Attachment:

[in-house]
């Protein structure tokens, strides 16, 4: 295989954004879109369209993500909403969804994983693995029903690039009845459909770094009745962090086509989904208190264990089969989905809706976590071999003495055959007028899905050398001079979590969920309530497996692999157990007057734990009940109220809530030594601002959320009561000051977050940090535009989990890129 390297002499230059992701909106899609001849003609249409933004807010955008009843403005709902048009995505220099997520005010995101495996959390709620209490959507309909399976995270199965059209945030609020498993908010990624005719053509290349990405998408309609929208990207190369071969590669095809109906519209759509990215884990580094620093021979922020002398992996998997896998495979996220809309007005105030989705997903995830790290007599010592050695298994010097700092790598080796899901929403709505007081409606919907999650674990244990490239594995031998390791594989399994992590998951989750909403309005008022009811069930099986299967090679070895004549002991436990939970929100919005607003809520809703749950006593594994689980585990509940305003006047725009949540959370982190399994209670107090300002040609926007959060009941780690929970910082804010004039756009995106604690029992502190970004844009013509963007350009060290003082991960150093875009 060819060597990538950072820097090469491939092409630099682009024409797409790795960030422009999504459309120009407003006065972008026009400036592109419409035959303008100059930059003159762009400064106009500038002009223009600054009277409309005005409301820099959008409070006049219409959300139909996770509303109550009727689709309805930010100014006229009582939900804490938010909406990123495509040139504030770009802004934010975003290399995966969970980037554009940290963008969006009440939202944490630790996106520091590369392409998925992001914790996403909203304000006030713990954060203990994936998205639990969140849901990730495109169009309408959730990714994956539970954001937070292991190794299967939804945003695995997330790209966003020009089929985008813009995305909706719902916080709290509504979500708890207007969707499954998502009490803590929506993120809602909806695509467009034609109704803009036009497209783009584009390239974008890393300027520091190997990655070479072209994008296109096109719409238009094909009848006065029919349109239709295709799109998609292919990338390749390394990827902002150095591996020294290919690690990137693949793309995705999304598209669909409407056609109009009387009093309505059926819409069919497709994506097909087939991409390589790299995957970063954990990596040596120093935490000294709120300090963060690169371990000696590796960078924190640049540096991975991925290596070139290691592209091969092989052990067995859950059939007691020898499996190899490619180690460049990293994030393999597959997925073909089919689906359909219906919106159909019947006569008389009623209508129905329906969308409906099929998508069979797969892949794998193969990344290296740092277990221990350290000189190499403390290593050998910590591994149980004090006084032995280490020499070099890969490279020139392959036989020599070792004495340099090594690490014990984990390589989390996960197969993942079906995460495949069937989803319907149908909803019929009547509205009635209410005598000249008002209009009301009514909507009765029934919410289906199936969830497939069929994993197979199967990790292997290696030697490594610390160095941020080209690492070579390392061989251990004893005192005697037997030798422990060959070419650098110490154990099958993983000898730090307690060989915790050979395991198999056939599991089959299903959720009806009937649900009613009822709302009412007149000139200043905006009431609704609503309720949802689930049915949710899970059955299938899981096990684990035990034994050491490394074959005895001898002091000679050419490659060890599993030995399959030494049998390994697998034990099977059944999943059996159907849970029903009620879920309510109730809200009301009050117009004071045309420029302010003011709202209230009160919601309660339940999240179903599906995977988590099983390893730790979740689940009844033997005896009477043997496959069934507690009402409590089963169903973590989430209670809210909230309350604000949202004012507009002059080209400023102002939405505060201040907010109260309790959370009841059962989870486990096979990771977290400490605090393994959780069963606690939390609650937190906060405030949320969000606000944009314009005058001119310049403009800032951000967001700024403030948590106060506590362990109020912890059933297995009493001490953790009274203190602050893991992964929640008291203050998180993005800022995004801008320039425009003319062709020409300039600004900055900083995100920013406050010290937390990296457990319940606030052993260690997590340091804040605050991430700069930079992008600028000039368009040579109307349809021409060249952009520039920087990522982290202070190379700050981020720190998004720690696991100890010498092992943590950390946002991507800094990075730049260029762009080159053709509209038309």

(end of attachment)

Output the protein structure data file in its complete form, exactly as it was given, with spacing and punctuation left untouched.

[in-house]
């Protein structure tokens, strides 16, 4: 295989954004879109369209993500909403969804994983693995029903690039009845459909770094009745962090086509989904208190264990089969989905809706976590071999003495055959007028899905050398001079979590969920309530497996692999157990007057734990009940109220809530030594601002959320009561000051977050940090535009989990890129 390297002499230059992701909106899609001849003609249409933004807010955008009843403005709902048009995505220099997520005010995101495996959390709620209490959507309909399976995270199965059209945030609020498993908010990624005719053509290349990405998408309609929208990207190369071969590669095809109906519209759509990215884990580094620093021979922020002398992996998997896998495979996220809309007005105030989705997903995830790290007599010592050695298994010097700092790598080796899901929403709505007081409606919907999650674990244990490239594995031998390791594989399994992590998951989750909403309005008022009811069930099986299967090679070895004549002991436990939970929100919005607003809520809703749950006593594994689980585990509940305003006047725009949540959370982190399994209670107090300002040609926007959060009941780690929970910082804010004039756009995106604690029992502190970004844009013509963007350009060290003082991960150093875009 060819060597990538950072820097090469491939092409630099682009024409797409790795960030422009999504459309120009407003006065972008026009400036592109419409035959303008100059930059003159762009400064106009500038002009223009600054009277409309005005409301820099959008409070006049219409959300139909996770509303109550009727689709309805930010100014006229009582939900804490938010909406990123495509040139504030770009802004934010975003290399995966969970980037554009940290963008969006009440939202944490630790996106520091590369392409998925992001914790996403909203304000006030713990954060203990994936998205639990969140849901990730495109169009309408959730990714994956539970954001937070292991190794299967939804945003695995997330790209966003020009089929985008813009995305909706719902916080709290509504979500708890207007969707499954998502009490803590929506993120809602909806695509467009034609109704803009036009497209783009584009390239974008890393300027520091190997990655070479072209994008296109096109719409238009094909009848006065029919349109239709295709799109998609292919990338390749390394990827902002150095591996020294290919690690990137693949793309995705999304598209669909409407056609109009009387009093309505059926819409069919497709994506097909087939991409390589790299995957970063954990990596040596120093935490000294709120300090963060690169371990000696590796960078924190640049540096991975991925290596070139290691592209091969092989052990067995859950059939007691020898499996190899490619180690460049990293994030393999597959997925073909089919689906359909219906919106159909019947006569008389009623209508129905329906969308409906099929998508069979797969892949794998193969990344290296740092277990221990350290000189190499403390290593050998910590591994149980004090006084032995280490020499070099890969490279020139392959036989020599070792004495340099090594690490014990984990390589989390996960197969993942079906995460495949069937989803319907149908909803019929009547509205009635209410005598000249008002209009009301009514909507009765029934919410289906199936969830497939069929994993197979199967990790292997290696030697490594610390160095941020080209690492070579390392061989251990004893005192005697037997030798422990060959070419650098110490154990099958993983000898730090307690060989915790050979395991198999056939599991089959299903959720009806009937649900009613009822709302009412007149000139200043905006009431609704609503309720949802689930049915949710899970059955299938899981096990684990035990034994050491490394074959005895001898002091000679050419490659060890599993030995399959030494049998390994697998034990099977059944999943059996159907849970029903009620879920309510109730809200009301009050117009004071045309420029302010003011709202209230009160919601309660339940999240179903599906995977988590099983390893730790979740689940009844033997005896009477043997496959069934507690009402409590089963169903973590989430209670809210909230309350604000949202004012507009002059080209400023102002939405505060201040907010109260309790959370009841059962989870486990096979990771977290400490605090393994959780069963606690939390609650937190906060405030949320969000606000944009314009005058001119310049403009800032951000967001700024403030948590106060506590362990109020912890059933297995009493001490953790009274203190602050893991992964929640008291203050998180993005800022995004801008320039425009003319062709020409300039600004900055900083995100920013406050010290937390990296457990319940606030052993260690997590340091804040605050991430700069930079992008600028000039368009040579109307349809021409060249952009520039920087990522982290202070190379700050981020720190998004720690696991100890010498092992943590950390946002991507800094990075730049260029762009080159053709509209038309």